The Biden administration’s decision to halt new LNG exports is generating bipartisan pushback across the country, ranging from progressives like Pennsylvania Sen. John Fetterman to establishment figures like Delaware Sen. Chris Coons. That criticism of the administration’s decision has also been prominent in Colorado, the fourth largest oil and gas producing state where the industry supports over 303,000 jobs.
Colorado Lawmakers on The Record
Reps. Yadira Caraveo (D) and Doug Lamborn (R) signed a letter to the Biden administration on Thursday, calling on Biden to reconsider the pause on permitting for new natural gas terminals.
Rep. Yadira Caraveo (D) & Rep. Doug Lamborn (R) write to President Biden re: decision to pause LNG exports to countries w/o free-trade agreements. "A pause on new LNG export approvals could have a devastating impact both on Colorado’s economy and our international partners." pic.twitter.com/qSvTO3XndJ
— Caitlyn Kim (@caitlynkim) February 1, 2024
The letter cited the critical role American LNG plays in supplying EU nations since Russia’s invasion, and warned that the administration’s decision “will have a chilling effect on the gas sector, and cause real harm to Colorado consumers and workers.”
Caraveo’s presence on the letter is particularly striking given she represents Colorado’s 8th Congressional district encompassing Adams and Weld counties, home to the vast majority of Colorado’s energy production. The first term Democrat is facing a hotly contested reelection battle in the state’s most competitive Congressional district after prevailing by less than 2000 votes in 2022.
Biden’s announcement drew a similar criticism from Sen. John Hickenlooper, who sits on the U.S. Senate Energy & Natural Resources Committee. In comments to Politico the first term Senator warned the administration against creating “needless levels of what ends up becoming red tape” for future LNG exports.
Both the Senate ENR Committee and the House Energy & Commerce Committee subcommittee on Energy, Climate, and Grid Security Subcommittee Hearing have hearings scheduled to discuss the Biden administration’s LNG pause next week, making it possible we could hear from Colorado members further.
A White House press release last week quoting members of Congress and anti-fossil fuel activists praising the LNG pause included only one Colorado Democrat backing the decision, Denver Rep. Diana DeGette.
Conspicuously absent in the White House’s release were any other Centennial State Democrats, including progressives in House leadership like Boulder Rep. Joe Neguse. Neither Sen. Bennet nor Colorado Gov. Jared Polis appear to have weighed in on Biden’s announcement. Polis has a record of skepticism when it comes to Colorado LNG exports and has been a longtime critic of Colorado’s natural gas industry, making his lack of reaction to the administration’s announcement even more pronounced.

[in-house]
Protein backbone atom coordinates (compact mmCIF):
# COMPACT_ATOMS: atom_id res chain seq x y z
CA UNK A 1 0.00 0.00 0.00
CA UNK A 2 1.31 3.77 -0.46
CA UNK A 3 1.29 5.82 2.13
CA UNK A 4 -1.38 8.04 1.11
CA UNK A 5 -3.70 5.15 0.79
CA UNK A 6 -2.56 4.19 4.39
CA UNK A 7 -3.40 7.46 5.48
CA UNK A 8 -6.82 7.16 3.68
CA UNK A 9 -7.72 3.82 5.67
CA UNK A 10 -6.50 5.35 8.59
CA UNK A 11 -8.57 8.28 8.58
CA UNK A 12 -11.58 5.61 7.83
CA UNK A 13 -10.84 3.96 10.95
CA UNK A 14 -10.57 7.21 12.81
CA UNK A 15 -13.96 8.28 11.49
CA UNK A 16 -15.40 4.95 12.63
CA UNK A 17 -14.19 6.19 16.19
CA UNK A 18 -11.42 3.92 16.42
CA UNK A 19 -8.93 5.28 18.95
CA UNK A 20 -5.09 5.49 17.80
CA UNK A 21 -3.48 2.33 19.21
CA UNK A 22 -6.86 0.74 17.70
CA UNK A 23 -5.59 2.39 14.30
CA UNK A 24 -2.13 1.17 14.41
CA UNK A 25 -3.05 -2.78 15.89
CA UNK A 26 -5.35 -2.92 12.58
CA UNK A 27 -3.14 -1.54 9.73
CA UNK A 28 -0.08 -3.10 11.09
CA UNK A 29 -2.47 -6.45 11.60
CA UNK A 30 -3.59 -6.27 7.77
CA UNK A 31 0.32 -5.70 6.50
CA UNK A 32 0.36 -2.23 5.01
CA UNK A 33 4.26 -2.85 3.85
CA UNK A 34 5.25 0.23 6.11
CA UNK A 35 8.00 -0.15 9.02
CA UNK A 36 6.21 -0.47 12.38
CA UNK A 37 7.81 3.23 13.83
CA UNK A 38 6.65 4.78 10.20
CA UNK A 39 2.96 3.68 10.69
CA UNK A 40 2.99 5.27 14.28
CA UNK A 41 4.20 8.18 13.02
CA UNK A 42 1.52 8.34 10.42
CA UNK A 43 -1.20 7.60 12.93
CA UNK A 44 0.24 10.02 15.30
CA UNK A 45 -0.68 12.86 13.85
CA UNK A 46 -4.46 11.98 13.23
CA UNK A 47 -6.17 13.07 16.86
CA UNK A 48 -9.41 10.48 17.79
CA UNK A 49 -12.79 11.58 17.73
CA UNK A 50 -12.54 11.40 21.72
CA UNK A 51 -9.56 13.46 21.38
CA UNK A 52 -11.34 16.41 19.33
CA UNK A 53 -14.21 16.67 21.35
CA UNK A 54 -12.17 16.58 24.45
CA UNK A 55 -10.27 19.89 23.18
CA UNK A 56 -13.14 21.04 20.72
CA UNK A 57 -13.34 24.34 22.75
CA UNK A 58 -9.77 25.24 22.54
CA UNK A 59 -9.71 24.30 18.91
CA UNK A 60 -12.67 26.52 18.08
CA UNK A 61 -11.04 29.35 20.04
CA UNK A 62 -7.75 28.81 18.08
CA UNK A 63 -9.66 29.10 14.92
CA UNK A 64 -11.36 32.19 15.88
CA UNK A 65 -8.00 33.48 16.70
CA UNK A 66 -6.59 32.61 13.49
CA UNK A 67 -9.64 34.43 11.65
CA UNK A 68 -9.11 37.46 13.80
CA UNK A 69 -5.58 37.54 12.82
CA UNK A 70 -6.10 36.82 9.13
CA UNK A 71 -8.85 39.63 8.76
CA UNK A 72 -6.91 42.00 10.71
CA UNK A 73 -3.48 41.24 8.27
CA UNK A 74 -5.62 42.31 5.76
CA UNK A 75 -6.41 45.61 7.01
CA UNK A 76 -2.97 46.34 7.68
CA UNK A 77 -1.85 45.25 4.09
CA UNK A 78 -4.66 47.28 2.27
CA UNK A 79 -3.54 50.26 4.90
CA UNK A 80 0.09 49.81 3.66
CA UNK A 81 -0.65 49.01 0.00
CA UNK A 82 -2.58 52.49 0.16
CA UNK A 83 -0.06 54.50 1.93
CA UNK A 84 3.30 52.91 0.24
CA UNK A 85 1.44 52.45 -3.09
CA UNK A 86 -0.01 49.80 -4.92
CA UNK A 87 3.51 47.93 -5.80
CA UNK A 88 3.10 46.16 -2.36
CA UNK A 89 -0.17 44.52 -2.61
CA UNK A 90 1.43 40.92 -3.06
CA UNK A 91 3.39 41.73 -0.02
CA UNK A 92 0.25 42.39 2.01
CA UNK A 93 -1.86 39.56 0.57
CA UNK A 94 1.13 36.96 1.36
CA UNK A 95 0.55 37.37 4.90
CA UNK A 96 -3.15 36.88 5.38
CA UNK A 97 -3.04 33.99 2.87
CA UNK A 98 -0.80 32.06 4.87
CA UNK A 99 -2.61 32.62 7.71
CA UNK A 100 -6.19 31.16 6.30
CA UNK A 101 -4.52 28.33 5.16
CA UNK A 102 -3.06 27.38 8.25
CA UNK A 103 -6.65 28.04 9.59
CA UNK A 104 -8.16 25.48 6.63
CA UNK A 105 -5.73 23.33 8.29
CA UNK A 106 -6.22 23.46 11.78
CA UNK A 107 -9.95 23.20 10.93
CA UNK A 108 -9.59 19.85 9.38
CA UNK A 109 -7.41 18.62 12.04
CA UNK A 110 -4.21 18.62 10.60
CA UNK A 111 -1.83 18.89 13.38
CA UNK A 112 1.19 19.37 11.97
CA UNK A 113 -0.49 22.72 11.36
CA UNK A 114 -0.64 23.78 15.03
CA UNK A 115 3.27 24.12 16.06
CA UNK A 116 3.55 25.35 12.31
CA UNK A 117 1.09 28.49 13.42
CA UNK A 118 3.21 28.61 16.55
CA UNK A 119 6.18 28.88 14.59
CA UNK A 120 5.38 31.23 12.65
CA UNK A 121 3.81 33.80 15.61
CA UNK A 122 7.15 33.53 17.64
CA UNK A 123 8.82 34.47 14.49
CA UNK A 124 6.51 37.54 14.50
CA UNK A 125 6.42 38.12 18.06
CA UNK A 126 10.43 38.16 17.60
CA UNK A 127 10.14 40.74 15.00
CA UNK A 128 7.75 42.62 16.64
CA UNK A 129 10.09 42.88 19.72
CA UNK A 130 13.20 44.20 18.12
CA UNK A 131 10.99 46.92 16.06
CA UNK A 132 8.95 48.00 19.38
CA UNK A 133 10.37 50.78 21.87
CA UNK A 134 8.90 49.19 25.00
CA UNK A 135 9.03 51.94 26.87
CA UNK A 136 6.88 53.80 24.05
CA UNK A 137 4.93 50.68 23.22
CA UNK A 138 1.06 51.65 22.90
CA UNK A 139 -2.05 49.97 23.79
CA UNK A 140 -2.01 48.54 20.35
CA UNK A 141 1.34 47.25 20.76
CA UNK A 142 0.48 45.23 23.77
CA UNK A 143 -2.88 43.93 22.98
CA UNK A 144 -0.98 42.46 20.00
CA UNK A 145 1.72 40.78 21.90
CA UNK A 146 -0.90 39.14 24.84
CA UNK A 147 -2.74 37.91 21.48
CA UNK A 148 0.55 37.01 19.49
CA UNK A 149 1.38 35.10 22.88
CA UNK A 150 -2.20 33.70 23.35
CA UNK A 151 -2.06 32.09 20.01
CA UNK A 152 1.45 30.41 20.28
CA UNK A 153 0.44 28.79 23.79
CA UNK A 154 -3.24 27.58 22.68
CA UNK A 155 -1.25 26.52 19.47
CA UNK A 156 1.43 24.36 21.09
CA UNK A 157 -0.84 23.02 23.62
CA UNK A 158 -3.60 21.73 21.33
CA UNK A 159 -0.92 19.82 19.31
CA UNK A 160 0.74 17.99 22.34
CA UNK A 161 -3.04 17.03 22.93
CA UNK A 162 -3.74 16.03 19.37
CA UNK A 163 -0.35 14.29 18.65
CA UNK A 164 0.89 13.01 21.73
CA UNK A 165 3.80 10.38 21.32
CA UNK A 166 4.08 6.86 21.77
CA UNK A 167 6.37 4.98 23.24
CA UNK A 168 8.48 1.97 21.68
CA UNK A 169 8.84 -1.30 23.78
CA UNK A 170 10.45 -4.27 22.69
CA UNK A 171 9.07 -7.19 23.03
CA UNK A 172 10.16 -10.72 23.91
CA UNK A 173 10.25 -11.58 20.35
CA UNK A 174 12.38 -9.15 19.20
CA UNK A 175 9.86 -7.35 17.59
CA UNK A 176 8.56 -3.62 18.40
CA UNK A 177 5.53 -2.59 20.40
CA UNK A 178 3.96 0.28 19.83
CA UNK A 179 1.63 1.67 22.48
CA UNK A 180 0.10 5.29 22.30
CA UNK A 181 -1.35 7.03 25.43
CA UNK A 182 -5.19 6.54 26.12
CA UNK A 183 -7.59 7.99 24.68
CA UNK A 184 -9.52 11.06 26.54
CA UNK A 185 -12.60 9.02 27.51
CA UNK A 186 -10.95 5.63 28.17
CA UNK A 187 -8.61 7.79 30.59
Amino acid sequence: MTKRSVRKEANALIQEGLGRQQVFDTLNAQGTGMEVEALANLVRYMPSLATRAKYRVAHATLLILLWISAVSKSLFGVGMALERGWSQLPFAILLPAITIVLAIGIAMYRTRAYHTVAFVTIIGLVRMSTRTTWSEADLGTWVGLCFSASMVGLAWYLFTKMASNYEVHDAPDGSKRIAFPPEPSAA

Industry Speaks Out on Impacts
While the administration framed the pause as a means to study the environmental impacts of LNG exports, this week Kathleen Sgamma of the Western Energy Alliance slammed the environmental arguments offered by the White House. Pausing export permits is not a regulatory requirement to study environmental impacts, she said speaking to CNBC, and evidence continues to show American LNG is responsible for driving down more greenhouse gas emissions than any other nation.
— Western Energy Alliance (@WesternEnergy1) January 30, 2024
Colorado Lawmakers Have History Of Supporting Exports
Natural gas exports to EU nations have long been an area of bipartisan support in Colorado, especially since Russia’s 2022 invasion of Ukraine.
In October Sen. Bennet praised American LNG exports as a means to both displace emissions from “really dirty Chinese coal” and “help Europe stay in this fight” against Vladimir Putin:
“We’re in the position because we’ve got abundant fossil fuels already, we’re in the position to help Europe stay in this fight with our exports of Liquified Natural Gas.”
At the same October Colorado Sun event Sen. Hickenlooper explicitly addressed activists opposed to LNG exports, telling reporter Jesse Paul that “drilling those extra wells” in America are critical to reduce emissions from coal in southeast Asia:
“A lot of people disagree with that, but at the same time when you replace coal (with natural gas) the reduction in carbon emissions is so dramatic that it’s worth drilling those extra wells.”
Bennet has also called out critics of LNG exports on numerous occasions, writing in a 2017 USA Today op-ed that “saying no to responsible production of natural gas—which emits half the carbon of the dirtiest coal and is the cleanest fossil fuel—surrenders progress for purity.”
An administration official with the Department of Energy this week said their LNG study will take several months, at which point the President will further evaluate the future of natural gas exports.
Bottom Line: The Biden administration’s decision to pause LNG exports could have a far-reaching rippling effect both domestically and abroad – a fact Colorado’s leaders have been quick to speak up about.
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